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Nathan Robertson retires

Discussion in 'Professional Players' started by Khaleesi, Jun 7, 2012.

  1. Khaleesi

    Khaleesi Regular Member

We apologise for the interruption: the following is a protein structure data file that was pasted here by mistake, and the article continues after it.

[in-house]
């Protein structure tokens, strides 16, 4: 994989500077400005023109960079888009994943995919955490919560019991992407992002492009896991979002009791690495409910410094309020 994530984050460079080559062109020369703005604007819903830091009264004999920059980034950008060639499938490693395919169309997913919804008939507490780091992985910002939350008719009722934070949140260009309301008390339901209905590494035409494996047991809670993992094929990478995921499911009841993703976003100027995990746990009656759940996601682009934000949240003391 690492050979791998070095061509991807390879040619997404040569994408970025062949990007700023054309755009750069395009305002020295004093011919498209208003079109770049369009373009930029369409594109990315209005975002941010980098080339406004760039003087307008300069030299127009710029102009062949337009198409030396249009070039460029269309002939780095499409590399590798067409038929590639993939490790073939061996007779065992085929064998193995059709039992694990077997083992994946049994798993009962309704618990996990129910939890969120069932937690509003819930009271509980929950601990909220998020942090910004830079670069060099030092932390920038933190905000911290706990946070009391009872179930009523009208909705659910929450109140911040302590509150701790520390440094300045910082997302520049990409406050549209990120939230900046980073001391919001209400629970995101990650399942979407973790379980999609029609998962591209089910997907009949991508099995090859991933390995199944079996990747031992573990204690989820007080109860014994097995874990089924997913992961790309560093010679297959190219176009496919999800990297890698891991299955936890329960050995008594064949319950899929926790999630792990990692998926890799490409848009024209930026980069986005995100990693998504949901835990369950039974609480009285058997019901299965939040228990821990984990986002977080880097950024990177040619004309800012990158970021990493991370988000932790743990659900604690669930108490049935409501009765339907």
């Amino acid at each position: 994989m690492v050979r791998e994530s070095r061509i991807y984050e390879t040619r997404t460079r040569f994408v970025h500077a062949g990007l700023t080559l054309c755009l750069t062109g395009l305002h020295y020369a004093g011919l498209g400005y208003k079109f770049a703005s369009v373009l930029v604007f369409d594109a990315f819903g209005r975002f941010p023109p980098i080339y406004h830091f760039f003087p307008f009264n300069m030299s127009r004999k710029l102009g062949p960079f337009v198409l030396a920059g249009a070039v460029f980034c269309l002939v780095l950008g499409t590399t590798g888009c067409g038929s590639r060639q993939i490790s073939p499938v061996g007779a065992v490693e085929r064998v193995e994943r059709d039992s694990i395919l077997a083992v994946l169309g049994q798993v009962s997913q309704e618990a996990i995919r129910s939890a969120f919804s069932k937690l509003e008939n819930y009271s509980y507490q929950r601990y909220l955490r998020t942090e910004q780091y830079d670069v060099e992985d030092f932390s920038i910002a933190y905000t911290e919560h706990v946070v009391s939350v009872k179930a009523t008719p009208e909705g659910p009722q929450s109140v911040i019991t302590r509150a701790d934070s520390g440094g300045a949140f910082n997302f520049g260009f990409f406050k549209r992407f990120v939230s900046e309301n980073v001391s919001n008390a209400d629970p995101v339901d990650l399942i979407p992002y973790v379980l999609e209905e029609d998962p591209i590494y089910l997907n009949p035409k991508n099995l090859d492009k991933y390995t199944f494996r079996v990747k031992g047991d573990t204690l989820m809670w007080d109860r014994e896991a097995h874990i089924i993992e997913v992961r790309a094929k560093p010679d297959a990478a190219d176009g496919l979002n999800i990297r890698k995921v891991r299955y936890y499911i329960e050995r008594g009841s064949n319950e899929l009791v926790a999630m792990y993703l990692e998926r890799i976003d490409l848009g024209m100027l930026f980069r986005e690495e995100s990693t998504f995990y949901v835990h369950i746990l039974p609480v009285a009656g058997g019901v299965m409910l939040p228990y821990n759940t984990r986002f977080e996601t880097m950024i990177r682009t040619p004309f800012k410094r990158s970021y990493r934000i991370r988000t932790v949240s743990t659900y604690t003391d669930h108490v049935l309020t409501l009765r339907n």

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    Robertson brings glittering badminton career to an end NATHAN ROBERTSON, one of the elite group of England players to make more than 100 international appearances, today brought the curtain down on his glittering badminton career.� The 2006 world mixed doubles champion and 2004 Olympic silver medallist has finally decided to retire just� two weeks after winning his 114th England cap at the Thomas Cup Finals in China.�Robertson, who was 35 on May 30, made his first England appearance aged 18 in 1995 and that was the launch pad to a career which brought success at every level. Even in the last weeks of his career he and his mixed doubles partner, Jenny Wallwork had climbed to No. 17 in the world, coming so close to selection for London 2012.�His senior successes include:�Winning the Olympic silver medal in mixed doubles with Gail Emms in 2004 in Athens and competing in three Games�Winning the World mixed doubles gold medal with Emms in Madrid in 2006 and men�s doubles bronze medal with Simon Archer in Copenhagen in 1999�European mixed doubles gold medal with Gail Emms and men�s doubles silver with Anthony Clark in Geneva in 2004 to follow silvers with Emms and Clark in 2002. His first of eight individual medals was a bronze with Julian Robertson in 1998 in Sofia and his eighth was with Jenny Wallwork in Manchester in 2010.�Commonwealth gold medal with Gail Emms in 2006 and silver medals with Jenny Wallwork in mixed doubles and with Anthony Clark in men�s doubles in 2010 to bring his Commonwealth medal haul in individual competition to eight. He also won team gold in 2006 and team bronze in 2002 and 2010.�On the BWF World Super Series circuit won the Singapore Open men�s doubles title with Anthony Clark in 2009 to give England their first Superseries title and before the advent of Superseries he and Emms won the 2005 Yonex All England title and were runners-up in 2006 also collecting multiple tournament� titles around the globe.In team events he was also a key member of the England squad which won a bronze medal at the 2007 Sudirman Cup world mixed team championships in Glasgow�Domestically, he has been English National men�s doubles champion nine times and mixed doubles champion six times.�� Robertson�s amazing contribution to English sport was also recognised at the 2010 Commonwealth Games when he was awarded the honour of carrying the Team England flag at the opening ceremony and he will step into the spotlight for a final time when he runs the Brent leg of the 2012 Olympic torch relay on July 25.�The former world No. 1 in mixed doubles and No. 4 in men�s doubles, said: �I've had a fantastic career in a sport that has given me so much, I've been lucky to have some great people to work with along the way especially partners including Julian Robertson, Simon Archer, Anthony Clark, Gail Emms and Jenny Wallwork, I have incredible respect for each one of them and they are all friends for life now.�Of course, none of this would have been possible without the constant support of BADMINTON England, and several coaches but especially Andy Wood and Julian Robertson (as coach), I had the best guidance and advice of those two to keep me on the right path and was proud they were behind the court during myself and Gail�s 2006 World title."My final thanks will always go to my parents, John and June, my daughter Neve and the rest of my family. They have given me above and beyond anything I could have possibly asked for in terms of support and constant encouragement since it all started when I was five years old in my local village Cotgrave (Notts). Words will never be enough as thanks so I just hope I gave them some great memories and experiences in supporting my career. We always celebrated together as a whole family, which are some of my best memories.��I hope my achievements and the way I conducted myself in the game will help to spur on the young players coming through the England set-up so they can follow in my footsteps and be the champions of the future.�Gail Emms paid him the ultimate compliment when she said: �Without a doubt in my mind, Nathan is the best badminton player that Great Britain has ever produced.���His natural talent and almost genius-like qualities stood him out from the crowd and won respect from elite players all around the world. It was an honour and a privilege to play mixed doubles with him. A true legend and icon of the sport.��Adrian Christy, Chief Executive of BADMINTON England, said: �I am not sure I will be able to express the right words to recognise the outstanding contribution that Nathan has made to English and British badminton.��Through the years, England have produced some great players and Nathan is right up there with any name you can think of; he is an exceptional talent and a� person I have been proud to get to know.���He has done so much to put our great sport in the spotlight, not just in England but around the world.��Nathan�s decision brings an end to a remarkably successful era for English badminton following the departure of Gail, Anthony and Donna Kellogg and each of them has set the bar that is inspiring a new generation of talented young players.��I am already speaking with Nathan with regards to keeping him involved in the sport in the same way we have with Gail; they are priceless assets to BADMINTON England.�Thomas Laybourn, Denmark�s 2009 world mixed doubles champion, reflected Robertson�s reputation worldwide when he said: �Nathan is one of the greatest badminton athletes in many, many years. His career has been amazing with a lot of titles.�� �I remember the All England title he won with Gail Emms in 2005 very, very well because I was on the other side of the net. That match was, for me, the beginning on the world stage and I will always remember Nathan for that experience. His coolness on court and his ability to place the shuttles so accurately has always characterised his play.��Thanks a lot, Nathan, for some very good memories, and I wish you the best of luck with your new life after badminton.�Article by William Kings, Photo by BadmintonPhoto